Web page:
Regarding running VMware Server on XP, it may not be technically supported but it runs just fine on XP Pro; I ran the beta and 1.0 for many months before going back to the Workstation (I needed the nested snapshots). It's just like the Linux version, CentOS, which is a binary clone of RHEL, will run VMware Server just fine-and without the costs of Red Hat's subscription service. But if you want support (other than news groups or VMware's Community forums), you need to run it on a listed OS.
Another thing about choosing a host OS, with Linux, you can strip the OS down to just the bare minimums which can reduce the overhead of the host OS and you don't have the very poor memory management that Windows OSes have to get in the way either.
Funny thing about replacing the shell with cmd.exe, I've been doing that with my Windows servers for years and I still recomend that to all my clients and a few have implemented it. It is a sure way to add stability to Windows and has the added bonus of removing the temptation for admins to run applications on the company database server or surf the web on the main file server.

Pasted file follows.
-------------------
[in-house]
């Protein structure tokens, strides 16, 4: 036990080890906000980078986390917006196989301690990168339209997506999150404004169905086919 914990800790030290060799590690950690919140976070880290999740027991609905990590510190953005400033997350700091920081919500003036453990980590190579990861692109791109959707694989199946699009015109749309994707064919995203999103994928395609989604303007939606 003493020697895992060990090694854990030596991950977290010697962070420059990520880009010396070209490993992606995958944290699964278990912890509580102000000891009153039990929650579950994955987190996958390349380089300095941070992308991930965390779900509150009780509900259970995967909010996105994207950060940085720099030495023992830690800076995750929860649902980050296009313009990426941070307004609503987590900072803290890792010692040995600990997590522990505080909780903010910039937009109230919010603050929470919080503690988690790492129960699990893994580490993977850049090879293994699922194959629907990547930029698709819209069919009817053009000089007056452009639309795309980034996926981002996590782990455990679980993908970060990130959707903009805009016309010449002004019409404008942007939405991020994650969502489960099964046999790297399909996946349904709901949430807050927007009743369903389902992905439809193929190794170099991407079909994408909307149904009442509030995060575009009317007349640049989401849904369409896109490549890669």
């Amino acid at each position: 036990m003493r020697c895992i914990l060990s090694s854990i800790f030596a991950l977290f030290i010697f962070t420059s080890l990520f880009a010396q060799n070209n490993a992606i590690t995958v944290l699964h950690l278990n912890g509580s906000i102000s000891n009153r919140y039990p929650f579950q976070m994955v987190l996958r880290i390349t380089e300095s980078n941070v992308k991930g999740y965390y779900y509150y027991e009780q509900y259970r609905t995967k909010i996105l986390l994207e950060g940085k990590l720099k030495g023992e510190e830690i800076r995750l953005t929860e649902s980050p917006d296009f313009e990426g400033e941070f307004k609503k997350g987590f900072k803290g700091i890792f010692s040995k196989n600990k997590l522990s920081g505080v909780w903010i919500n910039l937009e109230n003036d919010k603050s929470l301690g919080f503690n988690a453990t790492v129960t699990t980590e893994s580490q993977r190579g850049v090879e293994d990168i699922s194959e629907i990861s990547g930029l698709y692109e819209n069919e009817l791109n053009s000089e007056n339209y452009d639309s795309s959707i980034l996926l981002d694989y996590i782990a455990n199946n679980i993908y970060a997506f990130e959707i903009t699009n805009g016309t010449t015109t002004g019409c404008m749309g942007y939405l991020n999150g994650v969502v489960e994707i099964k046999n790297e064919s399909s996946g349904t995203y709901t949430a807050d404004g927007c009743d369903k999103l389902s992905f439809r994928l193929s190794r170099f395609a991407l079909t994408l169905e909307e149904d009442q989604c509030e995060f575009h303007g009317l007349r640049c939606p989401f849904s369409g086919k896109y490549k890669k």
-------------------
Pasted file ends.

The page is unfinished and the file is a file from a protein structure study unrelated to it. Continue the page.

"Regarding running VMware Server on XP, it may not be technically supported but it runs just fine on XP Pro; I ran the beta and 1.0 for many months before going back to the Workstation"
It will install and run, but the Management User Interface (MUI) will not install on IIS 5. There are reports of getting it to work by manually configuring IIS, and I have in fact done so as well, but that was beyond the scope of this article.
CentOS is a great little Linux distro, isn't it!? You hit the nail on the head though -- I only listed supported OS distributions (and XP is not one) because I realize that the people reading my articles may not desire to spend the extra time it sometimes takes to hack at a piece of software to make it work. They want it to "just work." The only way to guarantee that with any level of support is by running the software on a supported operating system.
Thank you for reading the article!
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